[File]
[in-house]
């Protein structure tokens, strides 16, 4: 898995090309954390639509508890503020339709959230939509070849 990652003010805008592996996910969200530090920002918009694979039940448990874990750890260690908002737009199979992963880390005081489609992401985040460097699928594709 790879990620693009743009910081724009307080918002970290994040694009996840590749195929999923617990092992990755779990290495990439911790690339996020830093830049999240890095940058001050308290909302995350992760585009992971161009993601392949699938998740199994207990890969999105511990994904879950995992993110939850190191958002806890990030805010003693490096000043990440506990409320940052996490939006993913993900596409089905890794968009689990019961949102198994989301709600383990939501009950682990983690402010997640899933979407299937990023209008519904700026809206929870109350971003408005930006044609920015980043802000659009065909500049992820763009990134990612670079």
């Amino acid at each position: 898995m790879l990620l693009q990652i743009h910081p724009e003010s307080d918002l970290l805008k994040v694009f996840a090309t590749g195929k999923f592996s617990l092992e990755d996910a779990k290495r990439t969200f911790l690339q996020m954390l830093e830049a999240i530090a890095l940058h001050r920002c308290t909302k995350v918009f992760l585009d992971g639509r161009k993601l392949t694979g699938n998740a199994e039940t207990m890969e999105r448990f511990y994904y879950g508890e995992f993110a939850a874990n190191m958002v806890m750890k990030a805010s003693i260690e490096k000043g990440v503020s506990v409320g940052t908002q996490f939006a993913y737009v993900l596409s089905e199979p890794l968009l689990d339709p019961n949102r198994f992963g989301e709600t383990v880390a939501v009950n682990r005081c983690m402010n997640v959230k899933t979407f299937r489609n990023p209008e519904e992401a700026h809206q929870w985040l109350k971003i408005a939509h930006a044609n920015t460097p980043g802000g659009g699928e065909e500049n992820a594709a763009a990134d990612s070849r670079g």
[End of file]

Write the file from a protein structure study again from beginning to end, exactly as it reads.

[in-house]
């Protein structure tokens, strides 16, 4: 898995090309954390639509508890503020339709959230939509070849 990652003010805008592996996910969200530090920002918009694979039940448990874990750890260690908002737009199979992963880390005081489609992401985040460097699928594709 790879990620693009743009910081724009307080918002970290994040694009996840590749195929999923617990092992990755779990290495990439911790690339996020830093830049999240890095940058001050308290909302995350992760585009992971161009993601392949699938998740199994207990890969999105511990994904879950995992993110939850190191958002806890990030805010003693490096000043990440506990409320940052996490939006993913993900596409089905890794968009689990019961949102198994989301709600383990939501009950682990983690402010997640899933979407299937990023209008519904700026809206929870109350971003408005930006044609920015980043802000659009065909500049992820763009990134990612670079």
């Amino acid at each position: 898995m790879l990620l693009q990652i743009h910081p724009e003010s307080d918002l970290l805008k994040v694009f996840a090309t590749g195929k999923f592996s617990l092992e990755d996910a779990k290495r990439t969200f911790l690339q996020m954390l830093e830049a999240i530090a890095l940058h001050r920002c308290t909302k995350v918009f992760l585009d992971g639509r161009k993601l392949t694979g699938n998740a199994e039940t207990m890969e999105r448990f511990y994904y879950g508890e995992f993110a939850a874990n190191m958002v806890m750890k990030a805010s003693i260690e490096k000043g990440v503020s506990v409320g940052t908002q996490f939006a993913y737009v993900l596409s089905e199979p890794l968009l689990d339709p019961n949102r198994f992963g989301e709600t383990v880390a939501v009950n682990r005081c983690m402010n997640v959230k899933t979407f299937r489609n990023p209008e519904e992401a700026h809206q929870w985040l109350k971003i408005a939509h930006a044609n920015t460097p980043g802000g659009g699928e065909e500049n992820a594709a763009a990134d990612s070849r670079g």